Opinion: ‘SportsCenter’ jumps the shark

Jody Michael

Jody Michael

Jody Michael is a columnist for the Daily Kent Stater. Contact him at [email protected].

On Sept. 7, 1979, George Grande introduced ESPN’s first episode of “SportsCenter” by promising viewers “in the coming weeks and months, we’ll be filling you in on the pulse of sporting activity, not only around the country but around the world as well.”

Notice he merely said “in the coming weeks and months,” not forever. Maybe he knew within 32 years the show would devolve into little more than a cesspool of nonsense completely irrelevant to the latest sports news.

“SportsCenter” officially hit rock bottom in the 11 a.m. hour on Jan. 12 when ESPN decided it was important to dedicate the entire hour to Denver Broncos quarterback Tim Tebow.

Mind you, this was not a Sunday or a Monday, when NFL games are actually happening: this was a Thursday. It had been four days since the Broncos last played a game and two days before their next. No Tebow-related news was breaking that day.

That obviously meant little to “SportsCenter,” which proceeded to air important features such as viewers’ meaningless tweets about Tebow, a full recap of the Broncos season (no other playoff team got this treatment) and a compilation of people “Tebowing.”

“SportsCenter” even mentioned Tebow three times during highlights of the previous night’s Denver Nuggets basketball game. Then came a Tim Tebow trivia segment with two ESPN personalities as the contestants. Even worse were live interviews with Tim Kurkjian, Major League Baseball analyst, and former basketball player Charles Barkley asking their opinions of “Tebowmania.”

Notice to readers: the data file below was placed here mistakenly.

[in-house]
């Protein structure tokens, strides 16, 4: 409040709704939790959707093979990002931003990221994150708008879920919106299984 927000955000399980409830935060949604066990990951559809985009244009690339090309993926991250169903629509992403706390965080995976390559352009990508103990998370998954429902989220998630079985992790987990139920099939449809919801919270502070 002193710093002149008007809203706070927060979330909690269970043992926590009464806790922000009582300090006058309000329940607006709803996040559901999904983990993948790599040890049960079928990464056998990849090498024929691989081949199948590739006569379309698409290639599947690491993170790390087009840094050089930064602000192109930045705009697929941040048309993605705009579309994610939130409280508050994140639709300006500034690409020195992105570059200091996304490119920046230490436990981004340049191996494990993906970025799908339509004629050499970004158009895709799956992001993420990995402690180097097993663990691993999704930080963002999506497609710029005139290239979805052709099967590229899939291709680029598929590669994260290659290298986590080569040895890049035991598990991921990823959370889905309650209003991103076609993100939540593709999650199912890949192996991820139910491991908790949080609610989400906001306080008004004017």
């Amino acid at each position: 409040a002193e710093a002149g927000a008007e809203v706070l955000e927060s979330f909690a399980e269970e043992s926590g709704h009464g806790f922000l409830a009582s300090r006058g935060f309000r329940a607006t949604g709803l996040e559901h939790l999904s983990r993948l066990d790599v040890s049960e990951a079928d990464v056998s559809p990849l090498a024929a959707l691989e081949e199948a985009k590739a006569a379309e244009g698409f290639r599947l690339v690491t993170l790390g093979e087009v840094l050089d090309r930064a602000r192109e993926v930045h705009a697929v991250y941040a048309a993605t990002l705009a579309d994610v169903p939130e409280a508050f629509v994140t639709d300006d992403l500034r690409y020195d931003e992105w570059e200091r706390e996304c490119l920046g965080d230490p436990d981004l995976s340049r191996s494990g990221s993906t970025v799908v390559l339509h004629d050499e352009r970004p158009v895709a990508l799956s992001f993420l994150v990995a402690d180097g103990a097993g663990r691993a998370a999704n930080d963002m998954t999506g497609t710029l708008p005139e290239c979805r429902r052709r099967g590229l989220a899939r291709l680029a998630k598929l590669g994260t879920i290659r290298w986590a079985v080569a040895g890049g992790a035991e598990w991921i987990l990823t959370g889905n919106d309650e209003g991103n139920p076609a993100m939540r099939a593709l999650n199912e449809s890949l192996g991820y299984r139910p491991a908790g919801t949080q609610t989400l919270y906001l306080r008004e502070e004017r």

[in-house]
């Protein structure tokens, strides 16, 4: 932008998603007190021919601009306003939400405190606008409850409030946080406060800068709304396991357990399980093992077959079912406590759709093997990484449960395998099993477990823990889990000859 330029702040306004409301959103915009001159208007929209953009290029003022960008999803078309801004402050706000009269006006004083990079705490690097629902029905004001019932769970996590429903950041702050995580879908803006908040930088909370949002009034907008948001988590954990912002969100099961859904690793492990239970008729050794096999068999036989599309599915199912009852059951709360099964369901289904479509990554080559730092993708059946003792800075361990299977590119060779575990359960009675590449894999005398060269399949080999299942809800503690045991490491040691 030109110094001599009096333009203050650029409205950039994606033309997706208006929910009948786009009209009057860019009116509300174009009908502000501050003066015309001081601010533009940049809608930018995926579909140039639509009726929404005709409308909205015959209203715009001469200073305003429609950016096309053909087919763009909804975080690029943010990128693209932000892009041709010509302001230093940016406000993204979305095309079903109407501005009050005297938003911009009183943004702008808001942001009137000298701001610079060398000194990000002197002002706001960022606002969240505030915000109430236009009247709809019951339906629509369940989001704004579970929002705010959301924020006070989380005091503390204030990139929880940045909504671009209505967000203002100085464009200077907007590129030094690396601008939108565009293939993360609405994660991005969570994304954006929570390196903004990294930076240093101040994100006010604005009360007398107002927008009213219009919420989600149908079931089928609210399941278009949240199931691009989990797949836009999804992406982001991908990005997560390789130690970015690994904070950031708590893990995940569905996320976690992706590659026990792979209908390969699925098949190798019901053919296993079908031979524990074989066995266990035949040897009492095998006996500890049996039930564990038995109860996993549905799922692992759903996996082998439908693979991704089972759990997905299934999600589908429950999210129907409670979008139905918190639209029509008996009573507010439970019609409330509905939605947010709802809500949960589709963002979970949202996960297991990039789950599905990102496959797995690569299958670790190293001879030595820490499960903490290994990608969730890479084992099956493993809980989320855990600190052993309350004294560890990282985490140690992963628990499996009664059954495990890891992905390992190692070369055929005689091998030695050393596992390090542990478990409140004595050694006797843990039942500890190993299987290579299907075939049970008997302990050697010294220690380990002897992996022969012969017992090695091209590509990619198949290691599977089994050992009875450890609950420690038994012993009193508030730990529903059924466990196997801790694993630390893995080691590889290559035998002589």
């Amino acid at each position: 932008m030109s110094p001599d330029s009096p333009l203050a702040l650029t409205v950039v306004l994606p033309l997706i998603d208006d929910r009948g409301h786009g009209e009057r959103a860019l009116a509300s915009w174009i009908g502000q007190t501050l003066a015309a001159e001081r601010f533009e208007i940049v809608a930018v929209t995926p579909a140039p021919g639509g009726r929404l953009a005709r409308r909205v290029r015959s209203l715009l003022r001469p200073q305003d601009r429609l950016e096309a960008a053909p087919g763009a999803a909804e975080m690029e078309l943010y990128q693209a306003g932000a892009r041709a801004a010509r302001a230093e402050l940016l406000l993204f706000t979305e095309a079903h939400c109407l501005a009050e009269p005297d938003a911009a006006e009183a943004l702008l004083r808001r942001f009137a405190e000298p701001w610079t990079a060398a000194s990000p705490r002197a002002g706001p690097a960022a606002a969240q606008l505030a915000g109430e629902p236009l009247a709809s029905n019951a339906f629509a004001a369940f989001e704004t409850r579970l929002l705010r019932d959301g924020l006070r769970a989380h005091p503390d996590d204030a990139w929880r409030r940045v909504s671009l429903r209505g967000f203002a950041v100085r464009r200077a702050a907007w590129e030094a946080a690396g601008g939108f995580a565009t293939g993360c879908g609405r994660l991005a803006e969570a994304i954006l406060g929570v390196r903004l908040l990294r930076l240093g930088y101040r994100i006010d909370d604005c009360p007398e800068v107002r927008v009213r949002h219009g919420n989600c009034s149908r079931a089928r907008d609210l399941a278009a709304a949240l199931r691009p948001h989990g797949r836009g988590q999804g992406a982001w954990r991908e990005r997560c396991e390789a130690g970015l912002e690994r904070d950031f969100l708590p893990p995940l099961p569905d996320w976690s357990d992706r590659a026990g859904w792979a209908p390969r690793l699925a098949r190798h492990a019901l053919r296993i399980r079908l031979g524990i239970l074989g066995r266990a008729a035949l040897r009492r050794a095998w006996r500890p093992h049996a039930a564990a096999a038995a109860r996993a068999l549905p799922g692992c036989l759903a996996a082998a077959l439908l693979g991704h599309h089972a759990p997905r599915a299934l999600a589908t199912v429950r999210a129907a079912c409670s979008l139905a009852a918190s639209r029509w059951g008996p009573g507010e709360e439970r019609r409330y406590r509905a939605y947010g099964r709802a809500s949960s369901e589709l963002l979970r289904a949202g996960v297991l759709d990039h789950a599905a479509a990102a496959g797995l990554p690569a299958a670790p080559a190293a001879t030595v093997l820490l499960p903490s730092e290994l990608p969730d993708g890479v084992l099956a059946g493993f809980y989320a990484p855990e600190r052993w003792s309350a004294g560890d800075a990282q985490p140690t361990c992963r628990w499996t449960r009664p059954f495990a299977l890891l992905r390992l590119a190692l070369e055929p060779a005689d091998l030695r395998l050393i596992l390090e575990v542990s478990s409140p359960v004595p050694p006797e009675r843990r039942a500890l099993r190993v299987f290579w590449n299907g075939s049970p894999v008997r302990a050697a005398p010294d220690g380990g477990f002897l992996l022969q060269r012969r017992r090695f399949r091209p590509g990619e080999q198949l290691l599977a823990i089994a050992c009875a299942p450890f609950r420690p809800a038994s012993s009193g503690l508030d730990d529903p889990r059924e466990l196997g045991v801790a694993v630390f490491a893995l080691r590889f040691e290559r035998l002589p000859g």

Ultimately, “SportsCenter” said the word “Tebow” 160 times in the span of one hour. If you subtract 12 minutes of commercial breaks, that’s an average of one “Tebow” every 18 seconds for the entire program.

Any sane viewer would have hoped to see highlights from, at the very least, the previous night’s 11 NBA games, two NHL contests and six men’s college basketball match-ups with nationally-ranked teams. “SportsCenter” ignored all of these except for the Denver Nuggets game, which is mainly because Tebow is also from Denver.

Unfortunately, this idiocy is not a fluke. Eight days earlier, “SportsCenter” brought chef Emeril Lagasse in-studio so he could promote the Gulf Coast Seafood & Tourism Bash. The link to sports: New Orleans was hosting the college football championship game. The event’s sponsor: BP, whose oil spill victim fund froze that same day.

A week earlier, “The Year in Review of SportsCenter” program included a segment that remembered notable sports figures who passed away in 2011. The tribute disgustingly failed to mention the shocking plane crash that killed an entire major Russian hockey team, as well as the deaths of three active NHL players that sparked enormous concern about concussions in hockey.

The examples are limitless. ESPN has completely forgotten that what first made “SportsCenter” great: not catering to popular hype or corporate cash all the while contributing great writing and reporting.

If you want actual sports news you have only so many websites at your disposal. But continuing to watch “SportsCenter” encourages ESPN to continue this embarrassment of journalism.

Contact Jody Michael at [email protected].